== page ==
Responding Effectively to Disaster
On April 25, a 7.8-magnitude earthquake devastated the country of Nepal. More than 4,600 people lost their lives, thousands more were injured, and much of the nation remains at risk from disease, a lack of basic supplies, and from tremendous psychological trauma. As we’ve seen with other disasters elsewhere in the world, the governmental infrastructures in Nepal are proving inadequate, unprepared for this disaster, and overwhelmed by the sheer volume of global generosity. Essential materials, including shelter, food, medicine, and water are backing up in warehouses and at the airport instead of reaching the people and communities where they are needed the most.
As was done in response to the 2004 Indian Ocean tsunami, the 2010 disasters in Pakistan and Haiti, and the 2014 typhoon in the Philippines, the trustees of the Walter & Elise Haas Fund have decided to direct significant resources totaling $250,000 to Nepal earthquake relief. Drawing on lessons learned from past disaster response funding, the dollars will be released in two stages; an initial grant of $100,000 will be directed to first responders, and a second grant of $150,000 will go to organizations critical to the longer-term recovery of Nepal.
First Stage: First Responders
Past experience has shaped our approach to funding first responders. In this situation, given a fragile and untested central government, we have prioritized getting funds to more nimble organizations with deep roots in Nepal and ties to particularly vulnerable populations. As we have no expertise in this region, and do not want to burden grassroots organizations administratively, we are partnering with a trusted intermediary, American Jewish World Services (AJWS). AJWS will immediately distribute the Fund’s $100,000 grant to a network of five on-the-ground relief organizations in Nepal*, each capable of delivering urgently needed medical assistance and basic necessities.
Second Stage: Recover & Rebuild
Generous outpourings of support tend to be our natural first reaction to news of tragedy, and deservedly so. As the initial waves of tragedy settle, however, the need for assistance does not. Yet often the attention of the world moves on. Emergency assistance is critical, but so is assistance with rebuilding homes, businesses, communities, and lives. The second stage of our funding—totaling $150,000—will be directed to those organizations most effectively involved in the recovery and rebuilding efforts in Nepal. What that aid will look like and the time period over which it will be distributed has yet to become clear. We will listen carefully to our colleagues in philanthropy and in the disaster response community about how events are unfolding, and seek their advice as to which organizations are poised to make a real difference in Nepal’s recovery.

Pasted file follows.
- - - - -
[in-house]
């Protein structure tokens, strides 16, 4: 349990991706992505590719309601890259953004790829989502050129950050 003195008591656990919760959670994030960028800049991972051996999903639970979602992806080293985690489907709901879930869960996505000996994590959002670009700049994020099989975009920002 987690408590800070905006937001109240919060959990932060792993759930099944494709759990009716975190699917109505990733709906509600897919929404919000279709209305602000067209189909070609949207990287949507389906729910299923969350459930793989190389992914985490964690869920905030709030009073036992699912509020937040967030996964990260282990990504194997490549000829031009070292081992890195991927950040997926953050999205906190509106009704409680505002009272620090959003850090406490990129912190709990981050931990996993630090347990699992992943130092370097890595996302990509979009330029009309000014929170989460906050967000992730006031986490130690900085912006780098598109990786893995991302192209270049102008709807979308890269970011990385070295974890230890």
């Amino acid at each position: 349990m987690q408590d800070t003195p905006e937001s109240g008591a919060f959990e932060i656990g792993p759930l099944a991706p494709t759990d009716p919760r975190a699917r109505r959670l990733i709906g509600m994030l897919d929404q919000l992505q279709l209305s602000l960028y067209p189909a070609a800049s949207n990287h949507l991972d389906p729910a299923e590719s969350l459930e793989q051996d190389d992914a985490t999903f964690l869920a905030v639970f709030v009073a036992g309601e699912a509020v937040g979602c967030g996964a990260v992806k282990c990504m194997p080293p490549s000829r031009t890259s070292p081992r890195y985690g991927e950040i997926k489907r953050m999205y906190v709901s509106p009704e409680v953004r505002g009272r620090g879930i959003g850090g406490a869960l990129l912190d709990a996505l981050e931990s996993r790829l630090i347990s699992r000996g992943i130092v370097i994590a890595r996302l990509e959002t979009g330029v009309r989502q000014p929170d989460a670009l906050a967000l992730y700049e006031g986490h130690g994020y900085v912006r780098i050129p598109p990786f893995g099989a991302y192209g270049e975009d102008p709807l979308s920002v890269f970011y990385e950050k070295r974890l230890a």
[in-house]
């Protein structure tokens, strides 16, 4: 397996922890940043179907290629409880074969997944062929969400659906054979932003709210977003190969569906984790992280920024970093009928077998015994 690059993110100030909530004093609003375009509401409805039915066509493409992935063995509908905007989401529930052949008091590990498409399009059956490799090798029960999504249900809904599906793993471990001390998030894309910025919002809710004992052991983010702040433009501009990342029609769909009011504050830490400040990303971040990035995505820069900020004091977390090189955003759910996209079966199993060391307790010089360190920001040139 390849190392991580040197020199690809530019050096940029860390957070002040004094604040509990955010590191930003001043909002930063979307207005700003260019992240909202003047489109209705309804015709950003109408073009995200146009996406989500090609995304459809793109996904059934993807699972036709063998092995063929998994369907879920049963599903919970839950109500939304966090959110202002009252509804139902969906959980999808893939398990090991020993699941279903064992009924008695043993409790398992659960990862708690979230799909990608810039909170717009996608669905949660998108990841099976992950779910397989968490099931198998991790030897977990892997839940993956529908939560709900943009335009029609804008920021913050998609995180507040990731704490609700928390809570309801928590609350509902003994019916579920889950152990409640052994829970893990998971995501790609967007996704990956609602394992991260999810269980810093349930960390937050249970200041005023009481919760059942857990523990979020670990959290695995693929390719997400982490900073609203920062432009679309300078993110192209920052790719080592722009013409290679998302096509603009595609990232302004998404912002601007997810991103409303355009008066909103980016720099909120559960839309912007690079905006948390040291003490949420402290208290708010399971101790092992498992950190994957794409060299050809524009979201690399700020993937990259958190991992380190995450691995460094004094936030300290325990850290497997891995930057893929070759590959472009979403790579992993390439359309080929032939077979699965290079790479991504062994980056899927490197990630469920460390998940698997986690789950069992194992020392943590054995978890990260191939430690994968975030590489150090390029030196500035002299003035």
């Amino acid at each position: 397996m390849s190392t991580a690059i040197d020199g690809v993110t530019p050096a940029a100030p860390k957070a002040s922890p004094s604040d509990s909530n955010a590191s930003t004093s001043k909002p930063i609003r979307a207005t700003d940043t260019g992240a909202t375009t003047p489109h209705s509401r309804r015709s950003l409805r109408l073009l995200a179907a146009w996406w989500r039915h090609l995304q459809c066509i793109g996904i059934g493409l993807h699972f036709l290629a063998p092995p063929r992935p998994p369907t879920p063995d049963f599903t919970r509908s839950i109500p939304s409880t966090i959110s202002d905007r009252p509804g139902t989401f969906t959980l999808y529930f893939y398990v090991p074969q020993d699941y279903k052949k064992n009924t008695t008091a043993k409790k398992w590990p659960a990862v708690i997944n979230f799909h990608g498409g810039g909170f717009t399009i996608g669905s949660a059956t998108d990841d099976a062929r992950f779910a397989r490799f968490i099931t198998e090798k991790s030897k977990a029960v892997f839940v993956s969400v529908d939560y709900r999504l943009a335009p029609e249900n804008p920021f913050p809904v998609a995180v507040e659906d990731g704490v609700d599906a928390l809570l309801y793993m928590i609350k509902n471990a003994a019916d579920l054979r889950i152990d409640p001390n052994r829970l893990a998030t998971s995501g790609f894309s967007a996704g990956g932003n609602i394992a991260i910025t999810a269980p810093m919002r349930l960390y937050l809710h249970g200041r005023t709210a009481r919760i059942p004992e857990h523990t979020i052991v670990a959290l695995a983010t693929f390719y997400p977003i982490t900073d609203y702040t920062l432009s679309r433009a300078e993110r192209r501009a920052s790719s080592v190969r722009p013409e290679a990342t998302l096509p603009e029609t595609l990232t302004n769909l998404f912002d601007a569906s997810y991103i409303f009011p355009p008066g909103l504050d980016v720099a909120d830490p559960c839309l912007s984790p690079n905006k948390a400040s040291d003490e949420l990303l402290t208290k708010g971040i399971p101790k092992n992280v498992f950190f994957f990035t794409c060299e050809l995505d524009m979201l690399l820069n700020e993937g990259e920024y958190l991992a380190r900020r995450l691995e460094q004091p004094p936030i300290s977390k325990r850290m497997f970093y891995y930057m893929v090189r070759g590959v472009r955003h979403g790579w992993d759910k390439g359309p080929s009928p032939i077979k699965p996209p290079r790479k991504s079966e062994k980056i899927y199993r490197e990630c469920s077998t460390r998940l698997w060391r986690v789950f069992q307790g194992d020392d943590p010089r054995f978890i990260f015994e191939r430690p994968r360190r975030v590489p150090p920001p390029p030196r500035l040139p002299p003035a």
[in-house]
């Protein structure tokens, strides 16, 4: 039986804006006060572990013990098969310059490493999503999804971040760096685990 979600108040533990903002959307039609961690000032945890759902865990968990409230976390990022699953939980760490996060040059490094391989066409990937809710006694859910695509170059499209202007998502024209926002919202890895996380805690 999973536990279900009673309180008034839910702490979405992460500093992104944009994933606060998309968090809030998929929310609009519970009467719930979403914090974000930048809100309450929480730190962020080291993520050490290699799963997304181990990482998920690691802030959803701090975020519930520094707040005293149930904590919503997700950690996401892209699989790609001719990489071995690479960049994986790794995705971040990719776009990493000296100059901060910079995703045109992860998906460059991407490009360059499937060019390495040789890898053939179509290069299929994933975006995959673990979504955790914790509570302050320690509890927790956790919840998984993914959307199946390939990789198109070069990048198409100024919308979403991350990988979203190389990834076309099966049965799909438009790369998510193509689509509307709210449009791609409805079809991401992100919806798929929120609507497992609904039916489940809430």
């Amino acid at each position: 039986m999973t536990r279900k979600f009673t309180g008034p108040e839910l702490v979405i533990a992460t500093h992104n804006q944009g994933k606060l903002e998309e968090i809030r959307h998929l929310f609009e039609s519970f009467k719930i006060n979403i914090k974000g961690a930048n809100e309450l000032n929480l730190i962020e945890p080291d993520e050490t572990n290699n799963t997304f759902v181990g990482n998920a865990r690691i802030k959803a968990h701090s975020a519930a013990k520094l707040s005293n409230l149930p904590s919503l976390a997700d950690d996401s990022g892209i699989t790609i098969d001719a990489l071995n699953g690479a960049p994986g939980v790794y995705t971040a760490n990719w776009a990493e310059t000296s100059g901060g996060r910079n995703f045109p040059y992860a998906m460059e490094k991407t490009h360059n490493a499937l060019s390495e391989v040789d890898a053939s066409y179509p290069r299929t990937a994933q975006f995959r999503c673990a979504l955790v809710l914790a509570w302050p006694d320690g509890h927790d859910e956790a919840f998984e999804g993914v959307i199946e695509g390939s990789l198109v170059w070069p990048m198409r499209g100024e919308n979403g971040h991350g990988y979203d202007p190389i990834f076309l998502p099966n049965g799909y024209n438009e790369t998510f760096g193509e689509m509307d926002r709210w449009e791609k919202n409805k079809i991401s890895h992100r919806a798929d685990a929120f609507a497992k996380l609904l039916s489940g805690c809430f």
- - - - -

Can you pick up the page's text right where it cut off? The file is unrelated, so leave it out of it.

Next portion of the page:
Focusing on Preparedness
If we’ve learned nothing else in all these years, it is that disasters of this scale are both hyper-local and global in impact. While there is more emergency infrastructure in the U.S., a significant earthquake would result in tremendous damage, loss, and upheaval locally. Its shock waves and longer-term impact would also be felt around the world.
As global citizens, the trustees of the W&EHF believe deeply in our responsibility to respond to the Nepalese earthquake and other disasters taking place far from our primary focus in the Bay Area. We pair this belief, though, with sustained support and advocacy for increasing our local communities’ ability to prepare for disaster, again with a focus on the most vulnerable amongst us. We hope that our colleagues in philanthropy will do the same wherever they are, and in whatever parts of the world that they work.
Preparedness does not stave off earthquakes, typhoons, tsunamis, and other disasters, be they natural or man-made – but, when disaster hits, preparedness can alleviate real human suffering, and provide a base on which individuals, families, and communities can rebuild and thrive.
* AJWS partners include:
- International Medical Corps: operating two Medical Mobile Units that treat approximately 200 people per day in Gorkha, Nepal
- The Blue Diamond Society: an LGBT group providing rescue, relief, and rehabilitation support to HIV positive LGBT Nepalis affected by the disaster
- Friends of Shanta Bhawan: providing free medical services, food, and safe drinking water to a very impoverished community hit hard by the earthquake
- Himalayan Healthcare: distributing about four tons of rice daily and mobilizing a medical team able to reach remote areas
- Tewa: providing pregnant mothers with food, water, medical care, and blankets
Follow these organizations on our twitter list to stay up to date with their efforts.